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Oaklee's policy on flying of flags `completely and utterly absurd' - Craig


DUP MLA Jonathan Craig outside the house in the Oaklee Housing development where the resident wishes to fly the Union Flag.

DUP MLA Jonathan Craig outside the house in the Oaklee Housing development where the resident wishes to fly the Union Flag.

DUP MLA Jonathan Craig has hit out at Oaklee Housing Association after he was contacted by a Lisburn constituent who has been told to remove the Union Flag from her home or warned she will face legal action. Mr Craig believes Oaklee's policy on the flying of flags is "completely and utterly absurd".

"I have spoken to them and this seems to fly in the face of the freedom to express oneself and goes against everything that our forefathers fought for in Word War One, Two and many recent and ongoing conflicts around the world," he said.

Mr. Craig described the policy as "oppressive", and added: "When I contacted Oaklee they informed me this was their policy in line with the aims and objectives of creating a 'Shared Future'. This policy appears to suppress one's right to express their culture. It is oppressive and does nothing for creating better community relations.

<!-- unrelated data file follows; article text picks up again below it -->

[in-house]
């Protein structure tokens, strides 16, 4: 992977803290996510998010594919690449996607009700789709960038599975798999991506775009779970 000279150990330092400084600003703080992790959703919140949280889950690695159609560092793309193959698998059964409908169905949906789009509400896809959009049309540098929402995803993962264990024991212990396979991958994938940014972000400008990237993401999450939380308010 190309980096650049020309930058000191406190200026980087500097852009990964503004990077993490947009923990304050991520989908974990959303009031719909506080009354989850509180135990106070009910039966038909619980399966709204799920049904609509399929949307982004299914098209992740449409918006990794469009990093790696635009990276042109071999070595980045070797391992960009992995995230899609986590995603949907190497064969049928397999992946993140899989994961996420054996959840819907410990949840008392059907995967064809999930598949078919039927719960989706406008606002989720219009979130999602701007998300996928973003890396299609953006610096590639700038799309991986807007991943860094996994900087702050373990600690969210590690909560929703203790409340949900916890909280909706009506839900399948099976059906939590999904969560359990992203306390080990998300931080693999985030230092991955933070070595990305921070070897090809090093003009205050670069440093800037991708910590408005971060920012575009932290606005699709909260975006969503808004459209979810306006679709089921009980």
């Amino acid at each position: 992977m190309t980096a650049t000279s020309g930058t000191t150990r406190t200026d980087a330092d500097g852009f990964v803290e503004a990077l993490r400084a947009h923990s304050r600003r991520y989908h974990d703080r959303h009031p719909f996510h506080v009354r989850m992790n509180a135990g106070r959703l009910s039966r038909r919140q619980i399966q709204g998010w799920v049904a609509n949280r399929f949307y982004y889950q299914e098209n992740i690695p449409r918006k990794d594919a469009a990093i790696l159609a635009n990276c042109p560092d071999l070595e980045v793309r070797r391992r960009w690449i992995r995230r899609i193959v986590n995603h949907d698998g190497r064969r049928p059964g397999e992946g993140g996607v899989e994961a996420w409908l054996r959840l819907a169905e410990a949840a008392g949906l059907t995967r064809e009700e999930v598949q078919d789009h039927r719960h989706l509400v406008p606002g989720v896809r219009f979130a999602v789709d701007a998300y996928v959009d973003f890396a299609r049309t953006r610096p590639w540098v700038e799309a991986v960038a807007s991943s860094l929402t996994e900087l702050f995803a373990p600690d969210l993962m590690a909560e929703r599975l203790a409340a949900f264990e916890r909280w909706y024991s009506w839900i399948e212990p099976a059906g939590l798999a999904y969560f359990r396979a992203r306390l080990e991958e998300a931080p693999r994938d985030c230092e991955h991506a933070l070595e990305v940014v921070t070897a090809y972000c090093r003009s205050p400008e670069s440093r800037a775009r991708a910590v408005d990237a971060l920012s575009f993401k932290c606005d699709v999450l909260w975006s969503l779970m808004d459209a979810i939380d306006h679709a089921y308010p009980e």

"There is nothing offensive about the flag of our nation and I do not understand what the problem is. Furthermore this resident has alleged that she has been threatened with being listed as being an 'anti-social tenant', she has also told me that she has been informed that she can keep the flag up but could be subject to a legal challenge."

Mr. Craig said he is calling on the Housing Association to show "some common sense". However another resident in the development says the Housing Association were very clear about the policy from the outset.

She said: "People are entitled to their culture and beliefs but not to blatantly disregard the wishes and feelings of their neighbours.

"When we all signed up to the shared vision for the development we were all in agreement that we would live together as one community. We all agreed with Oaklee's policy of no emblems.

"I've no problems if people want to put flags up in their houses but not to cause anger and outrage. In a mixed area respect for diversity is needed."

A spokesperson for Oaklee Housing Association explained the aims of the development are to promote community development and foster good neighbour relations.

"The principles of the shared neighbourhood programme include recognition by tenants that everyone in the area is equal regardless of religious, political or cultural belief", they said.

"Before allocating accommodation each tenant was asked to sign up to a neighbourhood charter which encourages them to respect and to be sensitive to their neighbours and engender a community spirit. All our tenants signed the charter at the commencement of their tenancy," they commented.

"This is a diverse cross community scheme which has successfully adopted these principles since 2009 and we wish to build on the success of the shared neighbourhood programme. Oaklee supports involvement by its residents in the management of their community and we will endeavour to continue to promote the shared neighbourhood programme for the benefit of all our tenants," the spokesperson concluded.

Ulster Star